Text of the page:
The film, which is rated R for language and some sexuality, explores the lives of struggling Mississippi writer Leon Barlow (Howard) and his ex-wife Marilyn (Winger). Also starring in the film are Paul Le Mat, Rosanna Arquette and Angie Dickinson.

Big Bad Love marks Howard’s debut as a director; he and brother James also wrote the screenplay for the film. It also marks Winger’s first film since 1995, when she vowed to leave movies for good. Howard, her husband, convinced her to return to the screen as his co-star.

Filming for Big Bad Love took place in Oxford and Holly Springs in the fall of 2000, and the film premiered at the Cannes Film Festival in May 2001.

Ninth annual book conference to focus on Tennessee Williams

February 14, 2002

Since its inauguration in April 1993, the Oxford Conference for the Book has celebrated books, writing, and reading and has also dealt with practical concerns on which the literary arts depend, including literacy, freedom of expression, and the book trade itself.

The 2002 program, scheduled for April 11-14 at the University of Mississippi in Oxford, is the ninth in the series and will consist of readings, lectures, and discussions on current issues affecting book culture.

This year’s conference is dedicated to Tennessee Williams (1911-1983). Drama critic Mel Gusso and literary scholar W. Kenneth Holditch will discuss the life and career of this great American playwright. Pulitzer Prize-winning dramatist Paula Vogel will comment on Williams’s work and his impact on her own writing. There will also be readings of selections from Williams’s plays and a presentation of his one-act play The Gnadiges Fraulein.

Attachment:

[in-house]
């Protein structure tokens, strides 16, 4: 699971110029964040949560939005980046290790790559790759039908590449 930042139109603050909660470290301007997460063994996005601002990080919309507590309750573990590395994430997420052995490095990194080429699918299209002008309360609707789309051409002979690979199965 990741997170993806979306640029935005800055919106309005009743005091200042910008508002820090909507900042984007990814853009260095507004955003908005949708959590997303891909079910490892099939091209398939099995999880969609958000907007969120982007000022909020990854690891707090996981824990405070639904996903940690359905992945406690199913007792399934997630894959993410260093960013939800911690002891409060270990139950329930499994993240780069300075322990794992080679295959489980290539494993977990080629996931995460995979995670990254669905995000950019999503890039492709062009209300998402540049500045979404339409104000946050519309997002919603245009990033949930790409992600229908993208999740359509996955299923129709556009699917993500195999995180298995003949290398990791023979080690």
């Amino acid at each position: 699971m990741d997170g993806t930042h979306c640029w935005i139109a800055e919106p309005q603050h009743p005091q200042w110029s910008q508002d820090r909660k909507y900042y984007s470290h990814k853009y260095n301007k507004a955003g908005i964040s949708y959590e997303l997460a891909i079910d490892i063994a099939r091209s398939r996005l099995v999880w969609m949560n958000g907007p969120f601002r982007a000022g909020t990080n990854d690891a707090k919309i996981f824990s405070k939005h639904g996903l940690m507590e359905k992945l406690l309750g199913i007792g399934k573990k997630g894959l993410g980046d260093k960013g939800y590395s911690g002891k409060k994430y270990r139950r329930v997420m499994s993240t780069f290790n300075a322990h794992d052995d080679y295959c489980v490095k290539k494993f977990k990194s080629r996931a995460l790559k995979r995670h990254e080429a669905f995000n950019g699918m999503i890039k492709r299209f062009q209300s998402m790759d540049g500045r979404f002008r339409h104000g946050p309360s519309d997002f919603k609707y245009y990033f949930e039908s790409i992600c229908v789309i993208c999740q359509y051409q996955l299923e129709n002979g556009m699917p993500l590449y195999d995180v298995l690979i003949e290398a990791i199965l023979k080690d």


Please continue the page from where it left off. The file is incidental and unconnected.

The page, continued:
Another special event of the conference will be a gathering of authors who have served as John and Renée Grisham Southern Writer in Residence at the University of Mississippi. Tom Franklin, current Grisham Writer in Residence, and seven of the eight former holders of the visiting position will participate in the conference: Tim Gautreaux, Mary Hood, Randall Kenan, Mark Richard, Darcey Steinke, Claude Wilkinson, and Steve Yarbrough. The gathering will celebrate the University’s new Master of Fine Arts Program in Creative Writing.

The conference will celebrate American Poetry Month with readings by poets Beth Ann Fennelly, Natasha Tretheway, and William Trowbridge. The Young Authors Fair, sponsored in collaboration with the Junior Auxiliary of Oxford, will bring an outstanding children’s author to local schools and to the conference.

The conference is open to the public without charge. To assure seating space, those interested in attending should preregister. Reservations and advanced payment are required for four optional events honoring conference speakers: a cocktail buffet on Thursday at Isom Place ($50 per person), a cocktail party on Friday at Off Square Books ($25 per person), a country dinner on Saturday at Taylor Catfish ($25 per person), and a lunch on Sunday ($15 per person). All proceeds for the cocktail buffet on Thursday and the cocktail party on Friday will go toward supporting the conference and are tax deductible. Participants are invited to make additional tax- deductible contributions to help support the conference.

For more information on the conference, including a downloadable registration form, visit the conference web site at

Do you have a news item about a Mississippi writer? Please send your information to


The following article was recently added to the Writer Listings:

NEW BOOKS from or about Mississippi

A Multitude of Sins: Stories
Stories by Richard Ford
Knopf (Hardcover, $25.00, ISBN: 0375412123)
Publication date: February 2002

Description from Booklist:

Ford’s novel Independence Day (1995) won both the Pulitzer Prize and the PEN/Faulkner Award. Here, in 10 short stories, he meticulously explores love and intimacy, particularly the way people often fail to meet the challenges of truly connecting with their partners; 7 out of the 10 stories deal with infidelity.